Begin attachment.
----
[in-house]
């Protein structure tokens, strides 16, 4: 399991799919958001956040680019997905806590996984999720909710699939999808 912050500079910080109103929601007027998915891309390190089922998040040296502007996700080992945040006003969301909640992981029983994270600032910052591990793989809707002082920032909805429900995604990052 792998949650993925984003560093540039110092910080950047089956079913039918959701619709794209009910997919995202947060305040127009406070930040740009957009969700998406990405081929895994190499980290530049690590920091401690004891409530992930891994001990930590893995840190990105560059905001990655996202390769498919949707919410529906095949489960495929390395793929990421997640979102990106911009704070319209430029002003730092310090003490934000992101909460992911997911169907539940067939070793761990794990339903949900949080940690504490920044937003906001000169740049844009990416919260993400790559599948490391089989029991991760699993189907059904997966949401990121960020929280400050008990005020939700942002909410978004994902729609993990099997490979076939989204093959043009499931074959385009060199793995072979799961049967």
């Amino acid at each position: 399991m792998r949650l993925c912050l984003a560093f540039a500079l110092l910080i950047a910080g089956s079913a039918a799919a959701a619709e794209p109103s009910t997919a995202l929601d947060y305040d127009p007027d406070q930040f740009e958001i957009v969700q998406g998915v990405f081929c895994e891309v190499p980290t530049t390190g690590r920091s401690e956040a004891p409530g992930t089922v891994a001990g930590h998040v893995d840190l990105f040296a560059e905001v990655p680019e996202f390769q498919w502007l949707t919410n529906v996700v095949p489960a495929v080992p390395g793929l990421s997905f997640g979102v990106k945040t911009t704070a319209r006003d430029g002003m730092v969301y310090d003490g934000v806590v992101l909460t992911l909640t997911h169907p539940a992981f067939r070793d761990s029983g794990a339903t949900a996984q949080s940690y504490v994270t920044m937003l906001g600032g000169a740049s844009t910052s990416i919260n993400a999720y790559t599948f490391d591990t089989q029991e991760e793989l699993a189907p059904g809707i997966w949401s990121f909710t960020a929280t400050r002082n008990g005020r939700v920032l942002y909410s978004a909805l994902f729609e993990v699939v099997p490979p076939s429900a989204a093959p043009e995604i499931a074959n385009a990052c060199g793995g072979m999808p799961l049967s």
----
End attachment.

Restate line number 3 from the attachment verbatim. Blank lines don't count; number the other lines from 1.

């Amino acid at each position: 399991m792998r949650l993925c912050l984003a560093f540039a500079l110092l910080i950047a910080g089956s079913a039918a799919a959701a619709e794209p109103s009910t997919a995202l929601d947060y305040d127009p007027d406070q930040f740009e958001i957009v969700q998406g998915v990405f081929c895994e891309v190499p980290t530049t390190g690590r920091s401690e956040a004891p409530g992930t089922v891994a001990g930590h998040v893995d840190l990105f040296a560059e905001v990655p680019e996202f390769q498919w502007l949707t919410n529906v996700v095949p489960a495929v080992p390395g793929l990421s997905f997640g979102v990106k945040t911009t704070a319209r006003d430029g002003m730092v969301y310090d003490g934000v806590v992101l909460t992911l909640t997911h169907p539940a992981f067939r070793d761990s029983g794990a339903t949900a996984q949080s940690y504490v994270t920044m937003l906001g600032g000169a740049s844009t910052s990416i919260n993400a999720y790559t599948f490391d591990t089989q029991e991760e793989l699993a189907p059904g809707i997966w949401s990121f909710t960020a929280t400050r002082n008990g005020r939700v920032l942002y909410s978004a909805l994902f729609e993990v699939v099997p490979p076939s429900a989204a093959p043009e995604i499931a074959n385009a990052c060199g793995g072979m999808p799961l049967s």